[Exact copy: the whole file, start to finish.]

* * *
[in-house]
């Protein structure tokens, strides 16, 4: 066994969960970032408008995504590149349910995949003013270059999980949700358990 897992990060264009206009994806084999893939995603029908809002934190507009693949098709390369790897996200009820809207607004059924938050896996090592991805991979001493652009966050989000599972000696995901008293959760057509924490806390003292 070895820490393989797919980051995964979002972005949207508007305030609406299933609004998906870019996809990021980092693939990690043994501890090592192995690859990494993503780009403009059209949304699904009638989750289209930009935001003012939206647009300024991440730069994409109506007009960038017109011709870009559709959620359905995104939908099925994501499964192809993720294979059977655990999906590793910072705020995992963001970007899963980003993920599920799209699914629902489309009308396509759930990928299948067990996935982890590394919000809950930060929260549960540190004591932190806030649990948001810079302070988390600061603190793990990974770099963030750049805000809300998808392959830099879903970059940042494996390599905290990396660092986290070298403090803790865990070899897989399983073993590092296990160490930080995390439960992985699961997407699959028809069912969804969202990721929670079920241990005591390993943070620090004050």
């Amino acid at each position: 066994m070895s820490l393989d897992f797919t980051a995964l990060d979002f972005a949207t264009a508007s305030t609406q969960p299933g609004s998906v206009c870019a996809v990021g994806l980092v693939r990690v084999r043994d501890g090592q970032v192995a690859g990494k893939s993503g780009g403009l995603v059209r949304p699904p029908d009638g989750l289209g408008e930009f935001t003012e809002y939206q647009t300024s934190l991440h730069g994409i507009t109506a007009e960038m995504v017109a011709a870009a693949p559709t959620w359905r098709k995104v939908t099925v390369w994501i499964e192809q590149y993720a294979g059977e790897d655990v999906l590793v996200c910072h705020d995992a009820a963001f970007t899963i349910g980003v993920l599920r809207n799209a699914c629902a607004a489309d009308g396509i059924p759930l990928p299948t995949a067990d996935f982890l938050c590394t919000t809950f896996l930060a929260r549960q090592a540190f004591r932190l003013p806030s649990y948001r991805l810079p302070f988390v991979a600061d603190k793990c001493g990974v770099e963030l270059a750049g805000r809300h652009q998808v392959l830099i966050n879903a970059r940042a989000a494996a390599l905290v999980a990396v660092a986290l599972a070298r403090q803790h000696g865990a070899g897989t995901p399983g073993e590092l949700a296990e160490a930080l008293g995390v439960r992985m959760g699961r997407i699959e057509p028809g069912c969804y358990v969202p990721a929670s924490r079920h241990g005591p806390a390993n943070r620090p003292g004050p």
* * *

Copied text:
[in-house]
């Protein structure tokens, strides 16, 4: 066994969960970032408008995504590149349910995949003013270059999980949700358990 897992990060264009206009994806084999893939995603029908809002934190507009693949098709390369790897996200009820809207607004059924938050896996090592991805991979001493652009966050989000599972000696995901008293959760057509924490806390003292 070895820490393989797919980051995964979002972005949207508007305030609406299933609004998906870019996809990021980092693939990690043994501890090592192995690859990494993503780009403009059209949304699904009638989750289209930009935001003012939206647009300024991440730069994409109506007009960038017109011709870009559709959620359905995104939908099925994501499964192809993720294979059977655990999906590793910072705020995992963001970007899963980003993920599920799209699914629902489309009308396509759930990928299948067990996935982890590394919000809950930060929260549960540190004591932190806030649990948001810079302070988390600061603190793990990974770099963030750049805000809300998808392959830099879903970059940042494996390599905290990396660092986290070298403090803790865990070899897989399983073993590092296990160490930080995390439960992985699961997407699959028809069912969804969202990721929670079920241990005591390993943070620090004050």
């Amino acid at each position: 066994m070895s820490l393989d897992f797919t980051a995964l990060d979002f972005a949207t264009a508007s305030t609406q969960p299933g609004s998906v206009c870019a996809v990021g994806l980092v693939r990690v084999r043994d501890g090592q970032v192995a690859g990494k893939s993503g780009g403009l995603v059209r949304p699904p029908d009638g989750l289209g408008e930009f935001t003012e809002y939206q647009t300024s934190l991440h730069g994409i507009t109506a007009e960038m995504v017109a011709a870009a693949p559709t959620w359905r098709k995104v939908t099925v390369w994501i499964e192809q590149y993720a294979g059977e790897d655990v999906l590793v996200c910072h705020d995992a009820a963001f970007t899963i349910g980003v993920l599920r809207n799209a699914c629902a607004a489309d009308g396509i059924p759930l990928p299948t995949a067990d996935f982890l938050c590394t919000t809950f896996l930060a929260r549960q090592a540190f004591r932190l003013p806030s649990y948001r991805l810079p302070f988390v991979a600061d603190k793990c001493g990974v770099e963030l270059a750049g805000r809300h652009q998808v392959l830099i966050n879903a970059r940042a989000a494996a390599l905290v999980a990396v660092a986290l599972a070298r403090q803790h000696g865990a070899g897989t995901p399983g073993e590092l949700a296990e160490a930080l008293g995390v439960r992985m959760g699961r997407i699959e057509p028809g069912c969804y358990v969202p990721a929670s924490r079920h241990g005591p806390a390993n943070r620090p003292g004050p």